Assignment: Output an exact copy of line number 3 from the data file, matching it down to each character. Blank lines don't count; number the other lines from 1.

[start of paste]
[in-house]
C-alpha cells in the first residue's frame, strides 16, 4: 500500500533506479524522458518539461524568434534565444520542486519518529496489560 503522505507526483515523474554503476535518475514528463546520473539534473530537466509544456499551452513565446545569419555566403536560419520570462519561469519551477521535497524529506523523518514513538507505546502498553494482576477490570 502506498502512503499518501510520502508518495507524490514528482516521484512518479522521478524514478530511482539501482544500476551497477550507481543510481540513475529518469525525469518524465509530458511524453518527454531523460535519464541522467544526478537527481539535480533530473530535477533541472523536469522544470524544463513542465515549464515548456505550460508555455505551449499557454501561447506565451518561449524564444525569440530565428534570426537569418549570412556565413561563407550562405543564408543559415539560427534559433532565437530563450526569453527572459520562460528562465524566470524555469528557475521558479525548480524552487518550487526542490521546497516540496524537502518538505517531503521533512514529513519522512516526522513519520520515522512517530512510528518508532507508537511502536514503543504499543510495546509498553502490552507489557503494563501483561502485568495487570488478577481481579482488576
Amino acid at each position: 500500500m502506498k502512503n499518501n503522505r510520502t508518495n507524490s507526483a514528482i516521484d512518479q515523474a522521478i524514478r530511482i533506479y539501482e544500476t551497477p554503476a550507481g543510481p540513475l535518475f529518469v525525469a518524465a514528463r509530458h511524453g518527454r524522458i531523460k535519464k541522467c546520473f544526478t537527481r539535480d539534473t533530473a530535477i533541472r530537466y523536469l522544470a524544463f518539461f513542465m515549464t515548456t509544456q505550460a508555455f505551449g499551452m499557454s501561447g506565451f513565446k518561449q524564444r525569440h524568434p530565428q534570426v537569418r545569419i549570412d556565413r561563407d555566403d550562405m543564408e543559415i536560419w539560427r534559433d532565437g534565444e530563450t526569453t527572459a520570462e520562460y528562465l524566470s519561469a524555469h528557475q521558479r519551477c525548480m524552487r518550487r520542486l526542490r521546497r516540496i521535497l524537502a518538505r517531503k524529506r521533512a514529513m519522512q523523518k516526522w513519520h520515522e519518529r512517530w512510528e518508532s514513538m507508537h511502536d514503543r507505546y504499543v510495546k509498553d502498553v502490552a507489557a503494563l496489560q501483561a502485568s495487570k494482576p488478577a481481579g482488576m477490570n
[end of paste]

Amino acid at each position: 500500500m502506498k502512503n499518501n503522505r510520502t508518495n507524490s507526483a514528482i516521484d512518479q515523474a522521478i524514478r530511482i533506479y539501482e544500476t551497477p554503476a550507481g543510481p540513475l535518475f529518469v525525469a518524465a514528463r509530458h511524453g518527454r524522458i531523460k535519464k541522467c546520473f544526478t537527481r539535480d539534473t533530473a530535477i533541472r530537466y523536469l522544470a524544463f518539461f513542465m515549464t515548456t509544456q505550460a508555455f505551449g499551452m499557454s501561447g506565451f513565446k518561449q524564444r525569440h524568434p530565428q534570426v537569418r545569419i549570412d556565413r561563407d555566403d550562405m543564408e543559415i536560419w539560427r534559433d532565437g534565444e530563450t526569453t527572459a520570462e520562460y528562465l524566470s519561469a524555469h528557475q521558479r519551477c525548480m524552487r518550487r520542486l526542490r521546497r516540496i521535497l524537502a518538505r517531503k524529506r521533512a514529513m519522512q523523518k516526522w513519520h520515522e519518529r512517530w512510528e518508532s514513538m507508537h511502536d514503543r507505546y504499543v510495546k509498553d502498553v502490552a507489557a503494563l496489560q501483561a502485568s495487570k494482576p488478577a481481579g482488576m477490570n